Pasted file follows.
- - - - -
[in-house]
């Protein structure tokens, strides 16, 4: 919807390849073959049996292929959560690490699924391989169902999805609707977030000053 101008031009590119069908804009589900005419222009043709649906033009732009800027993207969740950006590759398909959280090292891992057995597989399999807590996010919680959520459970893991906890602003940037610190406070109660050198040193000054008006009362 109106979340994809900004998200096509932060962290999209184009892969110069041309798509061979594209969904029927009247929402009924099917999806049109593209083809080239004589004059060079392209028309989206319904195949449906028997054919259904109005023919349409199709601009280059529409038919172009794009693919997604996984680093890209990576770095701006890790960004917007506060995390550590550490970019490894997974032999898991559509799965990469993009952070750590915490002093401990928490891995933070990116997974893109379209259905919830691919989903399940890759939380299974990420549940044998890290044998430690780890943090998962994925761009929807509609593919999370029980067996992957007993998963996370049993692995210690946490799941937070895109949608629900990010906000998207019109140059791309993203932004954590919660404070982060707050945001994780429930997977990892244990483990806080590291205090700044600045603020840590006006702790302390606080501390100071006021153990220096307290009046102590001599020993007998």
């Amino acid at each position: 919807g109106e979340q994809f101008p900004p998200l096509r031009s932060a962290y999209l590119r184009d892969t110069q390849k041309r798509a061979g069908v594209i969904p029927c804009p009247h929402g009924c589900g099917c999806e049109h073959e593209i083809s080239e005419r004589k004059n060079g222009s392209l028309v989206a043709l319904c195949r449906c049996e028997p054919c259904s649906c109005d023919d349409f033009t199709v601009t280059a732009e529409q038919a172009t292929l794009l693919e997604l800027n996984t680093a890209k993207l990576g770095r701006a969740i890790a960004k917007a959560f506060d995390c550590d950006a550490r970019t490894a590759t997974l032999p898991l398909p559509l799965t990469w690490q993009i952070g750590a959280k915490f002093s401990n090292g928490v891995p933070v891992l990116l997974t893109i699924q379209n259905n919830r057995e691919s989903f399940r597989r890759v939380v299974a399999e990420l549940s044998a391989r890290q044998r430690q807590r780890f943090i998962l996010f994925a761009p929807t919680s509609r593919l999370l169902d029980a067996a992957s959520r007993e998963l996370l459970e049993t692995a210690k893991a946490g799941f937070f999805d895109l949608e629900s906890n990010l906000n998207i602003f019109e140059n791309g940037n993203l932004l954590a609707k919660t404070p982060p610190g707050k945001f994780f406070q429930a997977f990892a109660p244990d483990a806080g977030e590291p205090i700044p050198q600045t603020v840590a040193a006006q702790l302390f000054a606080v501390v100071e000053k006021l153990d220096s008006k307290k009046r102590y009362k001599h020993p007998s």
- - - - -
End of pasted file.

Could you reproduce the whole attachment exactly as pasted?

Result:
[in-house]
């Protein structure tokens, strides 16, 4: 919807390849073959049996292929959560690490699924391989169902999805609707977030000053 101008031009590119069908804009589900005419222009043709649906033009732009800027993207969740950006590759398909959280090292891992057995597989399999807590996010919680959520459970893991906890602003940037610190406070109660050198040193000054008006009362 109106979340994809900004998200096509932060962290999209184009892969110069041309798509061979594209969904029927009247929402009924099917999806049109593209083809080239004589004059060079392209028309989206319904195949449906028997054919259904109005023919349409199709601009280059529409038919172009794009693919997604996984680093890209990576770095701006890790960004917007506060995390550590550490970019490894997974032999898991559509799965990469993009952070750590915490002093401990928490891995933070990116997974893109379209259905919830691919989903399940890759939380299974990420549940044998890290044998430690780890943090998962994925761009929807509609593919999370029980067996992957007993998963996370049993692995210690946490799941937070895109949608629900990010906000998207019109140059791309993203932004954590919660404070982060707050945001994780429930997977990892244990483990806080590291205090700044600045603020840590006006702790302390606080501390100071006021153990220096307290009046102590001599020993007998």
């Amino acid at each position: 919807g109106e979340q994809f101008p900004p998200l096509r031009s932060a962290y999209l590119r184009d892969t110069q390849k041309r798509a061979g069908v594209i969904p029927c804009p009247h929402g009924c589900g099917c999806e049109h073959e593209i083809s080239e005419r004589k004059n060079g222009s392209l028309v989206a043709l319904c195949r449906c049996e028997p054919c259904s649906c109005d023919d349409f033009t199709v601009t280059a732009e529409q038919a172009t292929l794009l693919e997604l800027n996984t680093a890209k993207l990576g770095r701006a969740i890790a960004k917007a959560f506060d995390c550590d950006a550490r970019t490894a590759t997974l032999p898991l398909p559509l799965t990469w690490q993009i952070g750590a959280k915490f002093s401990n090292g928490v891995p933070v891992l990116l997974t893109i699924q379209n259905n919830r057995e691919s989903f399940r597989r890759v939380v299974a399999e990420l549940s044998a391989r890290q044998r430690q807590r780890f943090i998962l996010f994925a761009p929807t919680s509609r593919l999370l169902d029980a067996a992957s959520r007993e998963l996370l459970e049993t692995a210690k893991a946490g799941f937070f999805d895109l949608e629900s906890n990010l906000n998207i602003f019109e140059n791309g940037n993203l932004l954590a609707k919660t404070p982060p610190g707050k945001f994780f406070q429930a997977f990892a109660p244990d483990a806080g977030e590291p205090i700044p050198q600045t603020v840590a040193a006006q702790l302390f000054a606080v501390v100071e000053k006021l153990d220096s008006k307290k009046r102590y009362k001599h020993p007998s």